Anxiety and depression are very prevalent in the young population and the majority of cases are left untreated. A new study published in JAMA Psychiatry assessed the effectiveness of an 8-12-week behavioural therapy program and found that it markedly improved clinical symptoms in a young population and conferred even stronger benefits to Hispanic youth.
Anxiety and mood disorders are very prevalent in the young population, affecting approximately 30% of youth. They are often comorbid due to shared causative factors. Up to 4 in 5 young patients are left untreated for these conditions. Additionally, Hispanic youths are significantly less likely to receive treatment due to overall ethnic disparities in health care.
A new study published in JAMA Psychiatry examined whether a pediatrics-based behavioural therapy which targeted anxiety and depression would improve the clinical symptoms of these disorders. This brief behavioural therapy (BBT) consists of 8 to 12 weekly 45-minute sessions of streamlined behavioural therapy delivered by clinicians.
In this study, 185 youths between the ages of 8 to 17 were assessed in 9 pediatric clinics across the United States. Individuals who met the criteria for separation anxiety disorder, generalized anxiety disorder, social phobia, major depression, dysthymic disorder or minor depression, were included in the study. Individuals were randomly assigned to receive BBT or assisted referral to outpatient mental health care (ARC) in which they were given access to voluntary mental health assistance services. The individuals were later assessed for improvement on the Clinical Global Impression-Improvement scale, a general test to assess symptom severity and efficacy of treatments in mental disorders. The authors predicted that BBT would produce greater reductions in anxiety and depression symptoms and overall higher functioning in the individuals.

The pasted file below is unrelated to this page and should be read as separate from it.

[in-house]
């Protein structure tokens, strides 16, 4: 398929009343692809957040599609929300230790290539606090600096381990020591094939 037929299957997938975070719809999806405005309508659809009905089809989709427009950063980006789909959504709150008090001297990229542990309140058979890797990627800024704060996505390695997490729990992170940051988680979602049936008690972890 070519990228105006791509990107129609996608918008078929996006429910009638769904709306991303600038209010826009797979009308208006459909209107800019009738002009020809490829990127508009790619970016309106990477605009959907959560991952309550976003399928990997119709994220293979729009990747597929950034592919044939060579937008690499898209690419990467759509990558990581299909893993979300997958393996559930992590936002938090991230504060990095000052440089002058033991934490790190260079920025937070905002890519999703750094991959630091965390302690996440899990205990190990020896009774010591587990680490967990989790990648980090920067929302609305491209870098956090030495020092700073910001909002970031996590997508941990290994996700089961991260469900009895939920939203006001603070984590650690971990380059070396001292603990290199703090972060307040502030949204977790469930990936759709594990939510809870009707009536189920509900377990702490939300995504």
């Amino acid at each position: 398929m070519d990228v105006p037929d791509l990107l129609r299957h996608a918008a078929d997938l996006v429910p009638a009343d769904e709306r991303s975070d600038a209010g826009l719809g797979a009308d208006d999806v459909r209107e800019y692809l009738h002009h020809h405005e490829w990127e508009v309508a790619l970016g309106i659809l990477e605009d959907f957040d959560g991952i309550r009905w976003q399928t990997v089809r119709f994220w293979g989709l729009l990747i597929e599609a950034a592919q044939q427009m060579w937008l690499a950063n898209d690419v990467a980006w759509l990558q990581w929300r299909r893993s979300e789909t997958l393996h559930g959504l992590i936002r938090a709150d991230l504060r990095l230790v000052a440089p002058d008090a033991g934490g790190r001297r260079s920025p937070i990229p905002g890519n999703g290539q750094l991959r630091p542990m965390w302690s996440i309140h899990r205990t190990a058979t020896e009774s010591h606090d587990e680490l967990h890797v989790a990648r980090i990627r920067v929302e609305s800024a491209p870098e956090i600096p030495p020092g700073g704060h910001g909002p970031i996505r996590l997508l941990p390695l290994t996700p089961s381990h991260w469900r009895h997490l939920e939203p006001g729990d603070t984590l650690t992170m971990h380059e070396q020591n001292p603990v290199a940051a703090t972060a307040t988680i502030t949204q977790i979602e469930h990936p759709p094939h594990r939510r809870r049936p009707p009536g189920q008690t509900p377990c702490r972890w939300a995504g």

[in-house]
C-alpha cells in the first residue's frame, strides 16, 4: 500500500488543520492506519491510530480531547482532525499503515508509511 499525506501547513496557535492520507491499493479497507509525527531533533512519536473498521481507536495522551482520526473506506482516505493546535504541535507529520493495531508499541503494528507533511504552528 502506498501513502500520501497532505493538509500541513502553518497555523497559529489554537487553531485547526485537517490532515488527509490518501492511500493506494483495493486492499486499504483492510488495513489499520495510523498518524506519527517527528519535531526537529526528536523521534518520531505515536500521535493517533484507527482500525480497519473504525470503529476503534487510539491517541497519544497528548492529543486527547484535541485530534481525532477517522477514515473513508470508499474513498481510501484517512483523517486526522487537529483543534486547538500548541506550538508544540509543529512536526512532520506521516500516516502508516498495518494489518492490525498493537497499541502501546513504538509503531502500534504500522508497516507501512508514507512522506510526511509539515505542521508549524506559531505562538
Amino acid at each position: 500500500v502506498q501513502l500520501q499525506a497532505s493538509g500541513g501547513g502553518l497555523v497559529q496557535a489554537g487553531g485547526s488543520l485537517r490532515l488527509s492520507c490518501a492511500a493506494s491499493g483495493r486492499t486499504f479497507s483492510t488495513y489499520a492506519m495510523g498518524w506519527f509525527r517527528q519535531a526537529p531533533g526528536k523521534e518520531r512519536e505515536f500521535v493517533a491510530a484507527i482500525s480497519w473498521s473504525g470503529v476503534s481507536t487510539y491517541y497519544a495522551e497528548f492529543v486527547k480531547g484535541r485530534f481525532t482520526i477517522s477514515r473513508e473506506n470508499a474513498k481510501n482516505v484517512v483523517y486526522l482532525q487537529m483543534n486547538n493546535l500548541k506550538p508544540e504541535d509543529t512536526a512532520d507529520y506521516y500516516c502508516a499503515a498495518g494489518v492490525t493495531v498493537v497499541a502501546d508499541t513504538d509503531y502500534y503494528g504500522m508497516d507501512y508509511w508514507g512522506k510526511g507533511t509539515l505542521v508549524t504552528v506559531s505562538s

Following analysis, the authors determined that 56.8% of youths in the BBT program showed clinical improvement compared to only 28.2% in the in the ARC group. Additionally, when individuals were subcategorized by ethnicity, the effects of BBT were stronger for Hispanic youths, where 76.5% showed improved symptoms following BBT compared to 7.1% of individuals receiving ARC.
The data from this study adds to a troubling body of evidence suggesting typical outpatient services for mental health in youth are not very effective. Thus, there is value in bringing structured behavioural services to primary care. Future research should aim to further assess the effectiveness of these programs, particularly in isolated or rural environments where access to mental health resources is limited. Additionally, studies should be conducted to determine if an 8-12 week program will confer long-term benefits.
In conclusion, this study showed that brief behavioural intervention therapy for anxiety and depression conferred benefits to youth, and that these effects were particularly strong for Hispanic individuals. These short-term behavioural therapies may be a useful tool in addressing mental health in young populations.
Written By: Neeti Vashi, BSc